The first thought to run through Sean McClain’s head was something along the lines of: “We did it.”
It was July 22 at the Nasdaq headquarters in New York. For hours, McClain had been in and out of meetings and interviews, awaiting the moment. The 32-year-old entrepreneur, the founder and CEO of Absci Corp., had just witnessed his company’s initial public offering.
Luckily for McClain, he was between interviews with national and international media when he saw the first trade. A stock trader who was analyzing the offerings and bids announced to him, his dad and his colleagues that Absci’s stock price exceeded the initial $16 price and was first sold for $21.
“I remember hugging my dad and getting a bug in my eye,” McClain said.
The moment immediately gave validation and a literal price of the worth of the company that McClain had built ever since he came up with the idea for Absci in college. The company now has 230 employees and is valued at roughly $2 billion.
“We did it,” he said as he sat in his office at the new Absci headquarters in the Columbia Tech Center on Monday, reflecting on the experience. “It was an emotional day that was 10 years in the making.”
Absci, founded in Portland in 2011, determines the process that produces the best drug, such as insulin, from E. coli cells and then sells that system. With about 10 employees, Absci moved to Vancouver in 2016 with the help of the Columbia River Economic Development Council, which helped apply for a $200,000 grant from Gov. Jay Inslee’s Strategic Reserve Fund.
The growing company went under the spotlight during the pandemic, as did many other bioengineering companies. Absci, which was also helping drug companies develop vaccines for COVID-19 in the early days of the pandemic, earned a back-to-back surge of investments for $65 million and $125 million. Earlier this year, the company moved into its new headquarters.
McClain stood in the small entrance room to Absci’s laboratories as he changed into his white lab coat. Dotted lights shone on the polished aluminum that runs up entire walls and covers the ceiling overhead.
“It’s kind of like Star Trek,” he said. “It’s like going into hyper-speed.”
The building’s design, shaped by Bora Architects with McClain’s help, is a way to attract top talent in the bioengineering industry, he said.
Inside the lab, Keerthi Prasad Venkataramanan, principal scientist at Absci, oversaw a row of small, clear vessels that held murky brown liquid. The liquid contained billions of E. coli cells fermenting; the company was working on a process to create a drug used for brain tumors.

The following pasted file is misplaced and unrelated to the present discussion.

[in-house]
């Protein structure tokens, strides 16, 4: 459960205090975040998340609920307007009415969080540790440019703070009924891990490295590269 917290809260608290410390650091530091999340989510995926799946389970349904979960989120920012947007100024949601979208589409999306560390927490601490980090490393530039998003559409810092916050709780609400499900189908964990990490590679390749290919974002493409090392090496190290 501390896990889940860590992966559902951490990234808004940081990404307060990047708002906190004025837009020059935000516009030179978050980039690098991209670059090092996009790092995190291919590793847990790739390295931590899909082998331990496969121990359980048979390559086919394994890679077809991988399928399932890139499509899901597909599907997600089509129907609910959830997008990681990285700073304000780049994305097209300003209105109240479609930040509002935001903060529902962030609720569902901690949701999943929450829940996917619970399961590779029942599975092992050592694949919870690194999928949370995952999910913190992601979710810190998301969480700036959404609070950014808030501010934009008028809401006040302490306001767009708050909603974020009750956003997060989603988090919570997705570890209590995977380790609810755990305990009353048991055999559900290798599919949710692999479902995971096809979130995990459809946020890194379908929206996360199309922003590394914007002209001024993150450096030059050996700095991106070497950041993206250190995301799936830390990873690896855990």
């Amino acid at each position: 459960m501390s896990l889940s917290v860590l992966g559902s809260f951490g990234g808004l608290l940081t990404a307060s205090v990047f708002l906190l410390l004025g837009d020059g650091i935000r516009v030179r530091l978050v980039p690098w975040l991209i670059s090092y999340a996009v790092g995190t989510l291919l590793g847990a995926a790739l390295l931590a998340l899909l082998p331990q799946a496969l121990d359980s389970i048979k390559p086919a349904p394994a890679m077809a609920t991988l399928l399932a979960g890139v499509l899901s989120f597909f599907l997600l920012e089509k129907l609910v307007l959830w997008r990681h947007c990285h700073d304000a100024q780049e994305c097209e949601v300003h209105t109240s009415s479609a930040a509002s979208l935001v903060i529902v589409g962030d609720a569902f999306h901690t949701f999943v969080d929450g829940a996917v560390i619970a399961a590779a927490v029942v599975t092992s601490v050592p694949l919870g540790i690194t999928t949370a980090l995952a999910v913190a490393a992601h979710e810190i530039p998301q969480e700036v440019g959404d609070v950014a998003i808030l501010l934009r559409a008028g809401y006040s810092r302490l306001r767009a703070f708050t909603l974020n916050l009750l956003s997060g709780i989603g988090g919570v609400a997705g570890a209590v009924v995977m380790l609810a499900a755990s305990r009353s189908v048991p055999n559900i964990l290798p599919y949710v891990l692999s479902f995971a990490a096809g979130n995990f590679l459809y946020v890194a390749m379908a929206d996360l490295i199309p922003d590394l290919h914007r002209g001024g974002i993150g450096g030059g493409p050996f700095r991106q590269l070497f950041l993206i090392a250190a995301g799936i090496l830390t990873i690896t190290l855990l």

In a single experiment, Absci can screen billions of organisms to see what can make the best, most refined version of a drug. That process is then sold to Absci’s customers, including Big Pharma. Eighty percent of the company’s work is in oncology: the prevention and treatment of cancer.
“We are changing the world one protein at a time,” said Venkataramanan, who was attracted to Absci for its industry- and world-changing opportunities.
Back outside the lab, the office culture exudes a Silicon Valley tech atmosphere. A few of the employees’ dogs roam about as workers ride push scooters down the hallways. There are pingpong tables, large windows to a pickleball court outside and, in the common area, a large golden gong hanging from a stand. It’s used to celebrate something positive in the company.
That culture is something McClain values deeply, he said, as a way to attract top-tier talent.
There’s a watershed moment that’s in the crosshairs for Absci and McClain. It’s his ultimate goal: achieving a marriage of artificial intelligence and bioengineering called “fully in silico.”
Absci isn’t just using microorganisms to come up with processes for creating drugs. It’s also using artificial intelligence to record, analyze and process the data from all of its experiments.
“We want to become the ‘Google Index’ search of drug discovery and biomanufacturing,” McClain said.
That will be achieved only when the company has enough data from its E. coli cells to predict how they will behave while creating drugs. With that type of robust database, Absci workers can use algorithms and software to create their drug-making processes instead of relying on trial and error. It will dramatically accelerate the company’s work, McClain said.
When might they reach that moment? McClain said he hopes it’s “in the near future.”
“That’s as specific as I can get,” he said with a laugh.
McClain recalls sitting in the back of a Town Car headed to Times Square on the day of the IPO. It was his first time there. Seeing the large screen that showed the Absci logo was an emotional experience.
As the market came to a close that day, McClain and his contingent threw their hats into the air. At the same time, his colleagues at Absci’s Vancouver headquarters did the same.
But the moment wasn’t just about the celebrating, McClain said. It was the beginning of the next 10 years, when he’ll lead the company to bigger deals, discoveries and perhaps his “fully in silico” moment.
“We have something exciting here,” he said.